VOLUME 44 NUMBER 3
Katherine M. “Kim” McElaney, longtime director of the Office of College Chaplains, died May 3, 2010, in West Falmouth, Mass., after a long illness, at 55.
During her career, Ms. McElaney served 25 years as a chaplain at Holy Cross. Joining the staff in 1985, she was named director of the Office of College Chaplains in 1992, the first layperson and first woman to hold this position. In fulfilling her duties as chaplain and director, she was deeply committed to mentoring students and educating for social justice, advancing her vision for campus ministry and the Catholic Church.
Starting a chapter of Pax Christi on campus at the beginning of her tenure, Ms. McElaney subsequently implemented the Mexico Immersion trip—a faith-based program enabling students to work for peace and justice—and, in 1999, the Magis program, an initiative designed to assist students develop into leaders in ministry and the Church.
Receiving her degree from Holy Cross in 1976, she had been a member of the first class of women who enrolled in 1972, the year the College became coeducational. Following graduation, Ms. McElaney served with the Jesuit Volunteer Corps and earned her master of divinity degree at the Weston School of Theology in Cambridge, Mass. She then became a chaplain at Fairfield (Conn.) University, a position she held until returning to Holy Cross.
A longtime chair of the board of JVC East, Ms. McElaney had also been a member of the boards of International Partners in Mission and Pax Christi.
In 1994, the Weston School of Theology honored her with its Pedro Arrupe Medal for Excellence in Ministry.
A strong feminist and a vocal advocate for social justice, she had a profound interest in and fondness for Latin American culture. Her interests included gardening, quilting, knitting, travel, and cooking and baking.
Most recently a resident of Douglas, Mass., Ms. McElaney was born in Boston and raised in Newton, Mass., and West Hartford, Conn.; a graduate of Northwest Catholic High School in West Hartford, she spent many summers in Pocasset on Cape Cod, Mass.
Ms. McElaney is survived by her husband, Tim Cox; her mother; four sisters, Margaret “Meg” Woolley ’77, Ann McElaney-Johnson ’79, Jane M. Peterson ’81 and Julie McElaney-Gorman ’87; four brothers-in-law; several in-laws; Steph Marcucci and Paul Debendictis; and 16 nephews and nieces and their spouses.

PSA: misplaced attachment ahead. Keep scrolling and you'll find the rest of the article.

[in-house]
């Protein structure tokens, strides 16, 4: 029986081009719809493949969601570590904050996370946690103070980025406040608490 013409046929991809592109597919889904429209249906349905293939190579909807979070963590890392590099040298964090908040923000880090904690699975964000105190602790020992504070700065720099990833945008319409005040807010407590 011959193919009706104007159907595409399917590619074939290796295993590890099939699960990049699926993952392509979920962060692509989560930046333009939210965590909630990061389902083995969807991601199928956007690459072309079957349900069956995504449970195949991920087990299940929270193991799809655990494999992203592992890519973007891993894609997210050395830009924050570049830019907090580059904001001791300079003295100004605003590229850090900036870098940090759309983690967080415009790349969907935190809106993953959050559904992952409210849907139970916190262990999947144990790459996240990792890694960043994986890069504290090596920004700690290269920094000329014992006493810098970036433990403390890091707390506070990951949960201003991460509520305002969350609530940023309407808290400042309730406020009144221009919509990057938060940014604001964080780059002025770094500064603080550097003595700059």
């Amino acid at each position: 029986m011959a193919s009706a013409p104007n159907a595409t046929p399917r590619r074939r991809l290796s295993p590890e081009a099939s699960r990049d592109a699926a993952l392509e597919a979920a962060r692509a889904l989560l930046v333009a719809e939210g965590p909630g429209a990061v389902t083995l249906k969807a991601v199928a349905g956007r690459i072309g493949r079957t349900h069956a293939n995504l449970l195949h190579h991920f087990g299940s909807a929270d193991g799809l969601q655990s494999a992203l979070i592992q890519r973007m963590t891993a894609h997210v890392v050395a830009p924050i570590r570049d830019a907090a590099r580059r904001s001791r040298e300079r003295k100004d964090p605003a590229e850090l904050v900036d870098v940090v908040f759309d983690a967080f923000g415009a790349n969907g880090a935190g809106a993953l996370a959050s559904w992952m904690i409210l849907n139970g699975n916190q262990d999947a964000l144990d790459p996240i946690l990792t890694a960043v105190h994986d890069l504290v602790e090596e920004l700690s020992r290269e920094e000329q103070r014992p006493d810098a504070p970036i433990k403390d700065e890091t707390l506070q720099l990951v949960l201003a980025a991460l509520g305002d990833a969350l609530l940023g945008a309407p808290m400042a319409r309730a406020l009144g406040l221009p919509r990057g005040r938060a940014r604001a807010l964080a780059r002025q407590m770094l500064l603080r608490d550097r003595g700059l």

The funeral Mass was celebrated on May 7, at Christ the King Church in Worcester, with Holy Cross President Rev. Michael C. McFarland, S.J., presiding. Following is an excerpt from the homily delivered during the service by Rev. James Hayes, S.J., rector of the Holy Cross Jesuit Community and associate chaplain:
“Kim’s spirit lives on. She has been transfigured in light, into power, into love. She missions us just as Jesus sent Mary — Tell my friends to go out and spread the good news. The good news that Kim shared with others is that each of us matters. Each of us is the beloved of God. Each of us has a special dignity, a purpose and a mission in the world. Let us claim our gifts. Let us rejoice in our greatness. Let us live our Christ self and share it with others.
“Kim had the amazing ability to make the one to whom she was listening feel like the most important person in the world. Let us give that same quality of presence to everyone we meet in honor of Kim.
“As the evangelist John wrote, there are many stories that could be told of Jesus, but no book could contain them all. The same could be said of Kim. Like Mary, she assumed the role of apostle to the Holy Cross community. She exercised a priestly, regal and prophetic role among us. May we strive to live our vocation as faithfully as Kim lived hers.”
Note: A memorial Mass for Kim McElaney, open to the entire College community, will be celebrated on Oct. 2 at 4:30 p.m. in the Mary Chapel, with Holy Cross President Rev. Michael C. McFarland, S.J., as presider and homilist. Also, the Alumni/ae Colloquium, “Vision for the Church: Celebrating Kim McElaney’s 25 years of Ministry at Holy Cross,” originally planned for May 15, 2010, has been rescheduled to Oct. 2. Booked to capacity, with a waiting list, the colloquium will be limited to prior registrants only.